Old warehouse on Limerick outskirts that couldn’t be 'given away' sells for over €500k

Donal O'Regan


Donal O'Regan

The old ball bearings factory in Cratloe that is going to be the new home of an expanding Shannon-based company

The old ball bearings factory in Cratloe that is going to be the new home of an expanding Shannon-based company

AN OLD warehouse that a Limerick auctioneer says he “wouldn’t have been able to give away” during the recession has sold for over €500,000.

The building in Cratloe – 8kms from Limerick city and just off the N18 Limerick to Galway road – was formerly home to an old ball bearings factory.

Tom Crosse, GVM group property director, said it closed between 15 and 20 years ago.

“It is a huge place – 38,000 square feet – incorporating open plan bays together with administrative offices, canteen and toilet facilities,” said Mr Crosse.

Three bidders contested the auction in Limerick city. Mr Crosse remained tight-lipped over the price his gavel fell at but the Limerick Leader understands it was in excess of over half a million euro.

Mr Crosse would only say he was “satisfied” with the price. And if that figure is correct, well he should be satisfied as he admitted he “wouldn’t have been able to give it away” after the crash.

“That would have been a very hard sell a few yeas ago. It is a sign of the economy. Old warehouses are back in vogue again.

“It is a reflection that industry is improving and logistics companies are looking at expanding. There is a lot of interest in storage space near the motorways for freight companies that are involved with online shopping,” said Mr Crosse.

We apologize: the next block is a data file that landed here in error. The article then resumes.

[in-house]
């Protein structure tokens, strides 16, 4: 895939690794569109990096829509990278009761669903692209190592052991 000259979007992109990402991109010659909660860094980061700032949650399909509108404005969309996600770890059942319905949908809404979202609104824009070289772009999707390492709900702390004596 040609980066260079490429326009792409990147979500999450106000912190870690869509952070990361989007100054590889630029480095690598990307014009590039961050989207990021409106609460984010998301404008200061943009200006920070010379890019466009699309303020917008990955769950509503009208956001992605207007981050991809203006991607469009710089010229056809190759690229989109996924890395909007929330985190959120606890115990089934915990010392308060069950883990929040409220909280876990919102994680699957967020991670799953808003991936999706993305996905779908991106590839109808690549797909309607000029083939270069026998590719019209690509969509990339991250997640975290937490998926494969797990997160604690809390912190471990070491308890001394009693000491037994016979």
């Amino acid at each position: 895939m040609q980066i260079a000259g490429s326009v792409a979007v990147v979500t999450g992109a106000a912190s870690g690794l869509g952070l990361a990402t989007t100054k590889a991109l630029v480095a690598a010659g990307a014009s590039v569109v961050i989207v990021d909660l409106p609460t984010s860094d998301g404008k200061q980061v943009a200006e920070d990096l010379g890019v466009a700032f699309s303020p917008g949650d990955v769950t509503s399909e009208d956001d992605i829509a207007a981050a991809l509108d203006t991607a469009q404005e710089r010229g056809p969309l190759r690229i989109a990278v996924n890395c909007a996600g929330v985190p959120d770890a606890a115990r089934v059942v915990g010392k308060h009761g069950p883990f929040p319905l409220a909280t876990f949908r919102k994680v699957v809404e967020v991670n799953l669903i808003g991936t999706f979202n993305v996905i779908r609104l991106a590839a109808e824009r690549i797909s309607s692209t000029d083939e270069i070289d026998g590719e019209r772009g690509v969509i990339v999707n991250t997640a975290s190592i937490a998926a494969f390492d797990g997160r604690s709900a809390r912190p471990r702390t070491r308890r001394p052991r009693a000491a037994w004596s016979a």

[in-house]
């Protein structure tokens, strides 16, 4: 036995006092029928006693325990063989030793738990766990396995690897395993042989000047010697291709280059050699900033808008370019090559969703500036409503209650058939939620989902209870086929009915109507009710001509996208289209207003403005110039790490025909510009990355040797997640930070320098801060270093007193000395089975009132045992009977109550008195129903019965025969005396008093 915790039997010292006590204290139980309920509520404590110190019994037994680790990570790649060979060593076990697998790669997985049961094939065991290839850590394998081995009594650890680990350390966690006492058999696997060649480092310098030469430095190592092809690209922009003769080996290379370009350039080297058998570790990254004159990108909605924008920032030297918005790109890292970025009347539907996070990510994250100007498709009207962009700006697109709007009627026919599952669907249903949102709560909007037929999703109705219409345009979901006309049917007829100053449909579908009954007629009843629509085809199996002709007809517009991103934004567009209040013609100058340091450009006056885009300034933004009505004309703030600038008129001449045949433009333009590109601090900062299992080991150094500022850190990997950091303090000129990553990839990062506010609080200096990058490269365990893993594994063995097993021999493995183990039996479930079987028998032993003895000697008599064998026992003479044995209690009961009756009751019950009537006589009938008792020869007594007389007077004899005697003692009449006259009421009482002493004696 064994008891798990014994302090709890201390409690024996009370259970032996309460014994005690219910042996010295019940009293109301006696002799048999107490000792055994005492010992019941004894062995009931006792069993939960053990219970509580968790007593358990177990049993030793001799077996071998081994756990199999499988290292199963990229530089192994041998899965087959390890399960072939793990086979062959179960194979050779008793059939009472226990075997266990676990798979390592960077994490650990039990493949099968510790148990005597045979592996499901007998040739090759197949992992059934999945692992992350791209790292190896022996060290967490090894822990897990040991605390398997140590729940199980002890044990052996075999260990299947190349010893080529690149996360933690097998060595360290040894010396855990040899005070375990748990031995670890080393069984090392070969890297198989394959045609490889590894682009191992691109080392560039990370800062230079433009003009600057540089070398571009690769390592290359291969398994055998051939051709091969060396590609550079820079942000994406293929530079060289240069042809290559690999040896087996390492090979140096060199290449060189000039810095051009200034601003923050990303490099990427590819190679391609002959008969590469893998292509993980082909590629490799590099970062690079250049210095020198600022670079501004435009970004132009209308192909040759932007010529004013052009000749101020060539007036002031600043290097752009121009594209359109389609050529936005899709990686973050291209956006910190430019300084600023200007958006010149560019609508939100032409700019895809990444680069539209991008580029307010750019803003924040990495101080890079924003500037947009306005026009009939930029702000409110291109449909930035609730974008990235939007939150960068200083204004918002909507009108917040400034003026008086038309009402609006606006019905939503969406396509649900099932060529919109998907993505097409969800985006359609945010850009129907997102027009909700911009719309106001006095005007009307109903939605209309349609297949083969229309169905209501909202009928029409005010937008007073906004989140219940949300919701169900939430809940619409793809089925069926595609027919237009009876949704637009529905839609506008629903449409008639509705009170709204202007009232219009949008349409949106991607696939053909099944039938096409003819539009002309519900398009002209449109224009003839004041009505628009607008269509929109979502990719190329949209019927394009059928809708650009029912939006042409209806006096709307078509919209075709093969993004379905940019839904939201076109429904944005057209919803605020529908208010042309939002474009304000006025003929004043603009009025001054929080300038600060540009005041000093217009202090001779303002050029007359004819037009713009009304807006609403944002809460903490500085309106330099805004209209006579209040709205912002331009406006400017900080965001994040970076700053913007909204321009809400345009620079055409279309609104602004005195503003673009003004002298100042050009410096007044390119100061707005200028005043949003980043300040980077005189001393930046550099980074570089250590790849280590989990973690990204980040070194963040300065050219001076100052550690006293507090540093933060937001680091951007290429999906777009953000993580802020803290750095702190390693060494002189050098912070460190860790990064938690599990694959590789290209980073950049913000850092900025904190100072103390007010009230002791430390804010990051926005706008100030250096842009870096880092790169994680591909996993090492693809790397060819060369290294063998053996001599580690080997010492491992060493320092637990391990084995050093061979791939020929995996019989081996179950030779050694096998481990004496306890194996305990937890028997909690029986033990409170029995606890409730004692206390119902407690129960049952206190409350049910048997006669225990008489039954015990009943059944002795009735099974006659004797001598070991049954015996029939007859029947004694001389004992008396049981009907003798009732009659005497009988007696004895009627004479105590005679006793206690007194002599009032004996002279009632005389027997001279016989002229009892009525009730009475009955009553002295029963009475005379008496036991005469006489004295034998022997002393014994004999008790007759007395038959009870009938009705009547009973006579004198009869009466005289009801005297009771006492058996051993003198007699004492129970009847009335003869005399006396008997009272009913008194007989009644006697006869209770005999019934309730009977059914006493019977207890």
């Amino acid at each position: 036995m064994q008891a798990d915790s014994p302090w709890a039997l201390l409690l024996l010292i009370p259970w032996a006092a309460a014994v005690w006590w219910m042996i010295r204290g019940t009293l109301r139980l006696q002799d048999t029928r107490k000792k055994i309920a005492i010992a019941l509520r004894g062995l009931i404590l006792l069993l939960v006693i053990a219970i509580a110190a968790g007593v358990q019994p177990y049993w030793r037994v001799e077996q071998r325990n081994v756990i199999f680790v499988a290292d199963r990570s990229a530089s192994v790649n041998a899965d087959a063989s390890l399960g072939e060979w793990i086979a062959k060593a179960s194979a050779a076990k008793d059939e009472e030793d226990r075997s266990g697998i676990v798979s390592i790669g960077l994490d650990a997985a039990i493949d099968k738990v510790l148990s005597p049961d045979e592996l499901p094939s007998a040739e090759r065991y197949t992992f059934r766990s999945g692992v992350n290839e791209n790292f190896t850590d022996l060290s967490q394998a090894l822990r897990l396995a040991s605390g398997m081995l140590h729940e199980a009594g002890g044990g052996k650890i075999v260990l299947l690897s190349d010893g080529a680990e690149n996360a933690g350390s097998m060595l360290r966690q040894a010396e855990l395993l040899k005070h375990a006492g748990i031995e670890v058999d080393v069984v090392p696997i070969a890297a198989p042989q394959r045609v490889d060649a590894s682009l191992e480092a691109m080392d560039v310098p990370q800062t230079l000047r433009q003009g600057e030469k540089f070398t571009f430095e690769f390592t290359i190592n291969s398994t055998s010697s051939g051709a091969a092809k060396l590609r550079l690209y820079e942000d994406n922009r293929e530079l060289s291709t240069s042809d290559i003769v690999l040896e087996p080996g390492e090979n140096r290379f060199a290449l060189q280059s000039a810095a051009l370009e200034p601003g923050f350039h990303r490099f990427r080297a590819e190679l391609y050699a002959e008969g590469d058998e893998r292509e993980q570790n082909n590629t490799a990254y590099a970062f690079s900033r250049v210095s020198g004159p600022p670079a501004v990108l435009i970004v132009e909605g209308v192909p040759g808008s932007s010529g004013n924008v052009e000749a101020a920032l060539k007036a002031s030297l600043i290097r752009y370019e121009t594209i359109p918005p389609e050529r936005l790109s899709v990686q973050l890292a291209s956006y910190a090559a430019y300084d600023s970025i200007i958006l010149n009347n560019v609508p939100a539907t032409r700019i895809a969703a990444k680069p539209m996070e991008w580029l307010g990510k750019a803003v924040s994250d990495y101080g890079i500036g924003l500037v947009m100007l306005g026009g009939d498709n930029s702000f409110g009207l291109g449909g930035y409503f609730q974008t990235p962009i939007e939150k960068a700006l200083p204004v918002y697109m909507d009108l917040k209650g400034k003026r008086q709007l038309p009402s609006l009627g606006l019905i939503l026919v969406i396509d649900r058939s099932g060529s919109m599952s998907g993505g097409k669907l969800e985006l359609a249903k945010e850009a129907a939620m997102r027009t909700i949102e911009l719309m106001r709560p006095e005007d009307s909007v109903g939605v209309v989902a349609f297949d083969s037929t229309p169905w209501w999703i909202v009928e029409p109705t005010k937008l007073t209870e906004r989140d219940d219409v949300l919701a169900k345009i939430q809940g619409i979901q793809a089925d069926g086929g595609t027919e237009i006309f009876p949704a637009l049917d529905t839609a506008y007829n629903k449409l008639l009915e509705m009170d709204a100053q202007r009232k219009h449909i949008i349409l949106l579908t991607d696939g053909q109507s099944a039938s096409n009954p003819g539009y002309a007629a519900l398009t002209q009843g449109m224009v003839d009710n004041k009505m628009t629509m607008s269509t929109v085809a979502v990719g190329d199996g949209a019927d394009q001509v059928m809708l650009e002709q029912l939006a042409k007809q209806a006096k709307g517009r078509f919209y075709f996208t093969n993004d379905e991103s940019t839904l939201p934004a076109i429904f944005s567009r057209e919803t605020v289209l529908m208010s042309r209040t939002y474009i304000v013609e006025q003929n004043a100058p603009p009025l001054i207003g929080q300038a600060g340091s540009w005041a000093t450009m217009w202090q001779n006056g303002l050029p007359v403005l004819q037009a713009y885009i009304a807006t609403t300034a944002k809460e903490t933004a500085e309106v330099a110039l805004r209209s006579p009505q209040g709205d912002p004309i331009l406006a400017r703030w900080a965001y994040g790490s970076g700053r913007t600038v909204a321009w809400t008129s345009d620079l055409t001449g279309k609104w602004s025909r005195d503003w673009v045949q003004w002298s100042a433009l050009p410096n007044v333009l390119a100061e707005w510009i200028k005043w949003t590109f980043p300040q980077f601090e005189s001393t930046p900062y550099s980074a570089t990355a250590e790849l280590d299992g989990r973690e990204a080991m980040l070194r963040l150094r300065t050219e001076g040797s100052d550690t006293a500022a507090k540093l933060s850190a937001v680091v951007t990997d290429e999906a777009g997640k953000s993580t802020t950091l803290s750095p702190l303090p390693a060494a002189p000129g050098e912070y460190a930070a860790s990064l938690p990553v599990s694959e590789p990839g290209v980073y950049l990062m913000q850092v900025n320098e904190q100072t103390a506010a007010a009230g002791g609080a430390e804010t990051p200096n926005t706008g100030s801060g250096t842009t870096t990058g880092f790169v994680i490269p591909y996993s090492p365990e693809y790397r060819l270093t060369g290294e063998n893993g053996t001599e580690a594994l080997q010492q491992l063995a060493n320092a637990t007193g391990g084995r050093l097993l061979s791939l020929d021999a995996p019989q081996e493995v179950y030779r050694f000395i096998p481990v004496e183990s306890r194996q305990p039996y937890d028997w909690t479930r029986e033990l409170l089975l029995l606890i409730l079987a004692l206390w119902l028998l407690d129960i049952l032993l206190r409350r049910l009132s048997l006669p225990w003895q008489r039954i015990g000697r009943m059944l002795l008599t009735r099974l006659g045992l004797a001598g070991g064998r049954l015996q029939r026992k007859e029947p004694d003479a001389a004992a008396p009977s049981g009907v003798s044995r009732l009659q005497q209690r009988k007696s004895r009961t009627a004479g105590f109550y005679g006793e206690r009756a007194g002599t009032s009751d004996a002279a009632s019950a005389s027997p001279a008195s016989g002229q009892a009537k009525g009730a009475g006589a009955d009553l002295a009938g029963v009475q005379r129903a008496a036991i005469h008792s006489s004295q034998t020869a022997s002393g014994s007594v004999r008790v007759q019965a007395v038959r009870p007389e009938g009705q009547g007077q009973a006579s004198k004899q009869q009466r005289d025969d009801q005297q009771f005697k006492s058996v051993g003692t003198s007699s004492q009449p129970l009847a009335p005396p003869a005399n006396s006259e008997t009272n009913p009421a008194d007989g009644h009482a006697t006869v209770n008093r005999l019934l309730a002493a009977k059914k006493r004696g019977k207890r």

It is believed that the purchaser is a Shannon-based company that is expanding and will relocate in Cratloe.

Mr Crosse said there has been a “marked increase in demand for warehouses” in the last year

“It reflects the pick-up in the economy. I think what is happening is a lot of those old or empty warehouse units are beginning to fill up. A lot of those big freight companies are beginning to look outside Dublin. They are getting cheaper warehousing down the country and with a good road network they are prepared to move,” he said.

The old ball bearings factory stands on 22 acres, however, Mr Crosse said the accompanying land wasn’t the primary driver in the sale.

“The land is only secondary, it is only sitting there. The land, obviously, has potential for further development in the event of wanting to expand. The warehouse is the primary motivation,” said Mr Crosse, who foresees an increase in building activity in the industrial warehousing sector in the Limerick and larger Mid-West region.